Rise of second-tier rugby nations still seems a dream of the future

U.S. in action against Samoa.
U.S. in action against Samoa.

What to make of Japan’s 45-10 loss to Scotland Wednesday?

Last Saturday after defeating South Africa 34-32, the Japanese were giant-killers, hailed as the vanguard of second-tier rugby nations moving up to compete with the best in the Rugby World Cup.

That did not appear the case on Wednesday. Japan held the Scots to a 12-7 halftime lead and then added another penalty to make it 12-10 soon after the break. But from then on it was all Scotland, as they ran in try after try, picking up the bonus point for scoring at least four in a match.

Japan had little possession, lacked a defensive answer to the Scots and even at the end could not score a face-saving try despite multiple phases with the ball. That was a change from Saturday when they chose to go for a try and a win rather than a penalty kick and a draw. They succeeded then but didn’t have the power or finesse to do so Wednesday.

So what happened? Was the Saturday game a fluke? A very bad day for the Springboks and a tremendous day for Japan? Or maybe South Africa is not the powerhouse of years past?

On Wednesday, the Japanese were playing on four days rest after a bruising game against South Africa. They may have surprised South Africa but lost that element against Scotland.

Scots were playing their first game of the tournament Wednesday. They will face the United States on Sunday with only four days rest, but much of the second half against Japan saw many reserves on the pitch. The Eagles can’t count on much of a break from Scotland’s short turnaround.

Mike Tolkin, the US coach, said after the Sunday loss to Samoa that he wanted fewer penalties and a more steady game from the Eagles in their next game. The Eagles will need all of that and more this coming Sunday in Leeds.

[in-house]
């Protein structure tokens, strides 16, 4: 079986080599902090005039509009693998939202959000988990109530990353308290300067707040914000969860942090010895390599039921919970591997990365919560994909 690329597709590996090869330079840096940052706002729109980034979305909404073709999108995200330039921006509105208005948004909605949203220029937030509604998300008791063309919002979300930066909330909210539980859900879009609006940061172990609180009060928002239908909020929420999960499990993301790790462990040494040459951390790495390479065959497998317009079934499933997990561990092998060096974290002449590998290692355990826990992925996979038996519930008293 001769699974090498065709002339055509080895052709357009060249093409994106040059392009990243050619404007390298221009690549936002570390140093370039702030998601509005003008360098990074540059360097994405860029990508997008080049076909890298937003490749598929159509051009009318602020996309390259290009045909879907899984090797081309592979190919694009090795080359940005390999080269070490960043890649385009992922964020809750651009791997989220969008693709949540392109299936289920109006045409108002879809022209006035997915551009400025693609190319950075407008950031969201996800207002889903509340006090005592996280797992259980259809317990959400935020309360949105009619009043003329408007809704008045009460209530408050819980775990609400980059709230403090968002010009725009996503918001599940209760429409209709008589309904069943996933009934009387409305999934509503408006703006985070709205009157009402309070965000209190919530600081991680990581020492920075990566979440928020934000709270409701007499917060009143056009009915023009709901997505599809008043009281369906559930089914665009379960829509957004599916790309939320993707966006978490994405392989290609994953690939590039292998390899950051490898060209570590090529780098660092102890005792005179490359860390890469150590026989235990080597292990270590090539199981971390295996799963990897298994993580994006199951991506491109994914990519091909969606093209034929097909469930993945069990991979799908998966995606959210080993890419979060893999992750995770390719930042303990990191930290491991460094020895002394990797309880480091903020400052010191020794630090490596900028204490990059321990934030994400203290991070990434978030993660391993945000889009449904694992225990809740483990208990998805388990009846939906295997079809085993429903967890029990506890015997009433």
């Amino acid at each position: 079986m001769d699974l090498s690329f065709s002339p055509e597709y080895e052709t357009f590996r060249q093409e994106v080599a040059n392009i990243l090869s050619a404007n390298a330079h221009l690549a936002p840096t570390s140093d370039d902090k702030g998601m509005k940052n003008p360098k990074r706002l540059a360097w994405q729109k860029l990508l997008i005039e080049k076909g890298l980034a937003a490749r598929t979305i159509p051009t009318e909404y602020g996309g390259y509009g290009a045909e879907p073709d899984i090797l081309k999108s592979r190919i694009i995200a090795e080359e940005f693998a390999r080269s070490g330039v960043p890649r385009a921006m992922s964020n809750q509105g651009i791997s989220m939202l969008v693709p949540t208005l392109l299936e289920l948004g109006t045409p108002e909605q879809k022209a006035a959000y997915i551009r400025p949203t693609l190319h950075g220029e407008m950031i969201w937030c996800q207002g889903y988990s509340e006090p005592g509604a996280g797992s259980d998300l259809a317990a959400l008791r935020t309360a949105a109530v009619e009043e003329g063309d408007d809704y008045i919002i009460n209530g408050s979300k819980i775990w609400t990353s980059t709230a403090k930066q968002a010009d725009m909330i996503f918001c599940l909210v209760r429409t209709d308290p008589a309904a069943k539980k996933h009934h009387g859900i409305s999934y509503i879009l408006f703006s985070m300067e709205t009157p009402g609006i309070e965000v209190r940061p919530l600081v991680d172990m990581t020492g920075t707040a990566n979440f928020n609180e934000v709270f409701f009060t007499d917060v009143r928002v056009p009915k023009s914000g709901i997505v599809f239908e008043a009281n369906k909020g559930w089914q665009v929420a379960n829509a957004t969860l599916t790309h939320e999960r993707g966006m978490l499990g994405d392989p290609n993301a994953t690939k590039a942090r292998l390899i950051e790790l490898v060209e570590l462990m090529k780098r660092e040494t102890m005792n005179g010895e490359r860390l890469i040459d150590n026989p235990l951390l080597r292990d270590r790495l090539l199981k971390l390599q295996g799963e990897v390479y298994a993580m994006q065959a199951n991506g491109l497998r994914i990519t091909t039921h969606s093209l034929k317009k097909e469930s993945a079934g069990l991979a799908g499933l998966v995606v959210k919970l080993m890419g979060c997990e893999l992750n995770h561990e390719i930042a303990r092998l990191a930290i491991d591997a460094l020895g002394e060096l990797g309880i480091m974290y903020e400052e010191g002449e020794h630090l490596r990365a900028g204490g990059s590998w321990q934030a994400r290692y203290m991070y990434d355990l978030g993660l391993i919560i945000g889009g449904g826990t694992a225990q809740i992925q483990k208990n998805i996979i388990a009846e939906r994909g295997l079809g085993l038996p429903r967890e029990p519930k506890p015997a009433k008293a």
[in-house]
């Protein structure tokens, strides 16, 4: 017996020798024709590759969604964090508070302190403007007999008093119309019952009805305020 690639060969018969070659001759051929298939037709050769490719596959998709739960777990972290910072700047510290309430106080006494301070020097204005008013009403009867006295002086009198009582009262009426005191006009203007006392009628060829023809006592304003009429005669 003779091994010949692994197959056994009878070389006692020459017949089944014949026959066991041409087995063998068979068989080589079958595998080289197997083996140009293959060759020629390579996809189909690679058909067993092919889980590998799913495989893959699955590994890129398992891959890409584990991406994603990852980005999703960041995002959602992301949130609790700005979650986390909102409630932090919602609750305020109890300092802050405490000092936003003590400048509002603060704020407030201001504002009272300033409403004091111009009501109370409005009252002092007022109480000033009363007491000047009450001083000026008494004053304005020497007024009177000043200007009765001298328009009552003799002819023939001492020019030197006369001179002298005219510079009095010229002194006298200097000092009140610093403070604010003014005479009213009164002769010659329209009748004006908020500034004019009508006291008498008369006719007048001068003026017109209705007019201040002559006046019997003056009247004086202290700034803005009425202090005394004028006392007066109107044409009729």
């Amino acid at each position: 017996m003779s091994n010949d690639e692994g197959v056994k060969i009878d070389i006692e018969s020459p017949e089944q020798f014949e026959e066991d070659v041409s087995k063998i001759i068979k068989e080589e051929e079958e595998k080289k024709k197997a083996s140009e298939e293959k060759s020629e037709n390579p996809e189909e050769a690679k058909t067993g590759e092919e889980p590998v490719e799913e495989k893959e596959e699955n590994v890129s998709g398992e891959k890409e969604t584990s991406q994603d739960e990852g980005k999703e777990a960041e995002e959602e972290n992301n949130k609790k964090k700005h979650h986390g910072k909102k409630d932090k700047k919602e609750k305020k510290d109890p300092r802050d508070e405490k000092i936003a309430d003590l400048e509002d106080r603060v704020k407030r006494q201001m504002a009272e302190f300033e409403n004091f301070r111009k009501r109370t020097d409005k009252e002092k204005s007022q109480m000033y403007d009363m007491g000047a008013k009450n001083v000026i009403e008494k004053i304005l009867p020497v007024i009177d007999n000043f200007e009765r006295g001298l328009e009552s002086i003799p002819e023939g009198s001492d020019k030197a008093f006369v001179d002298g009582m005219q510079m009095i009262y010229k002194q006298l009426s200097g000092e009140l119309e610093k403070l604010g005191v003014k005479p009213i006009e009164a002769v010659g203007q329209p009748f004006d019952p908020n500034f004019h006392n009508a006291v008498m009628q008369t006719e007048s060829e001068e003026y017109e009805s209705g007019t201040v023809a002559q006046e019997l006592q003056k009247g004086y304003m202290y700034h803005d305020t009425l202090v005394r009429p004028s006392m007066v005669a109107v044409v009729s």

After looking at the four tournament pools, it’s hard not to come away with impression that the second-tier teams still have a ways to go, despite what Japan managed last Saturday.

How things stand:

Pool A: Wales and England each have five points in the standings. They play each other on Saturday.

Pool B: Scotland has the lead with five points and plays Samoa on Saturday. Samoa and Japan each have four points, South Africa has 2 and the U.S. none.

Pool C: New Zealand and Georgia each have four points. The All Blacks play Namibia tonight. Georgia, which surprised Tonga in their first match, plays Argentina on Friday. Hard not to see New Zealand taking control in this pool.

Pool D: France clobbered Romania 38-10 on Wednesday and has nine points to lead the pool. Ireland picked up five points in its 50-7 win over Canada last weekend and play Romania on Sunday. The Irish could take the pool lead with a four-try performance on Sunday. With two teams advancing from each pool, this one seems a likely candidate to come down to the last pool match on Sunday, Oct. 11, when the French and Irish meet.

Japan’s win scrambles Pool B prospects

Not sure that Australian scrum half Nick Phipps would still say this about the U.S. rugby team now, but before the Wallabies beat the Eagles 47-10 on Sept. 5, he told The Guardian: “They should cause a couple of upsets at the World Cup. They have some very big, dominant forwards. They have some really big, tall timber in the second row. They also have a couple of centers that are hard runners, and are quite skillful in the offload area as well. They have got threats all around the park.”

The Eagles will need to use all those threats on Sunday as they face Samoa in their first Rugby World Cup 2015 match. A win over Samoa would not be an upset as they have come within a try of beating the Islanders in previous matches. But a win could set up the U.S. to do well in Pool B, which was set topsy-turvy on Saturday with Japan’s upset win over South Africa, previously the heavy favorite to win the pool.

Even with a win on Sunday, it would still be a tough road ahead for the Eagles. Japan is obviously not going to be an easy win on October 11, and before then the U.S. will face Scotland and South Africa, who will be looking to pick up the extra pool points that come with scoring four tries in a match. The way this Pool B is starting out, it could be decided not just on wins and losses, but on getting the advantage through scoring more tries.

It’s set up for a very competitive couple of weeks.